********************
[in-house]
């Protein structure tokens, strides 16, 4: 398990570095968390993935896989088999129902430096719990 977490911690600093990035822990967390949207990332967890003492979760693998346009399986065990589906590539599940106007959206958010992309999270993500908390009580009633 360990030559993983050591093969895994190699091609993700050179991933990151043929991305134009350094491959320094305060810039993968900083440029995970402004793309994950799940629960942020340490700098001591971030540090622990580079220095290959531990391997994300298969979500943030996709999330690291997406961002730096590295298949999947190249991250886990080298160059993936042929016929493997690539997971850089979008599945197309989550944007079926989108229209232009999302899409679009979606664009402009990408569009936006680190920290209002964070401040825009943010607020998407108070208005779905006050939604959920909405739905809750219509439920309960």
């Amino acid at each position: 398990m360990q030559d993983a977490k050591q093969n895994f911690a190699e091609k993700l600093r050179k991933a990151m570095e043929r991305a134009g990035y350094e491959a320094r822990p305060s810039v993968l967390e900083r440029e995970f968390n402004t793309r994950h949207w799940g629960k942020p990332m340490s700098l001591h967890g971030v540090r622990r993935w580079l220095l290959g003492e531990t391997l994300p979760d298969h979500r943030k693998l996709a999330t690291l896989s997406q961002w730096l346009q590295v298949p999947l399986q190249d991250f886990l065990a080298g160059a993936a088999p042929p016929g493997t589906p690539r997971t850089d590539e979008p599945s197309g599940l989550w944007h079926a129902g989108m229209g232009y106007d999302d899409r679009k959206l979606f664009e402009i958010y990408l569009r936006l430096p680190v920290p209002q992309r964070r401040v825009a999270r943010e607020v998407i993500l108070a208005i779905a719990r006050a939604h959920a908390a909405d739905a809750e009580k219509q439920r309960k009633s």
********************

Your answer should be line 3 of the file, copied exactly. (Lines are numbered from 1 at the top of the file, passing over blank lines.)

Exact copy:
């Amino acid at each position: 398990m360990q030559d993983a977490k050591q093969n895994f911690a190699e091609k993700l600093r050179k991933a990151m570095e043929r991305a134009g990035y350094e491959a320094r822990p305060s810039v993968l967390e900083r440029e995970f968390n402004t793309r994950h949207w799940g629960k942020p990332m340490s700098l001591h967890g971030v540090r622990r993935w580079l220095l290959g003492e531990t391997l994300p979760d298969h979500r943030k693998l996709a999330t690291l896989s997406q961002w730096l346009q590295v298949p999947l399986q190249d991250f886990l065990a080298g160059a993936a088999p042929p016929g493997t589906p690539r997971t850089d590539e979008p599945s197309g599940l989550w944007h079926a129902g989108m229209g232009y106007d999302d899409r679009k959206l979606f664009e402009i958010y990408l569009r936006l430096p680190v920290p209002q992309r964070r401040v825009a999270r943010e607020v998407i993500l108070a208005i779905a719990r006050a939604h959920a908390a909405d739905a809750e009580k219509q439920r309960k009633s």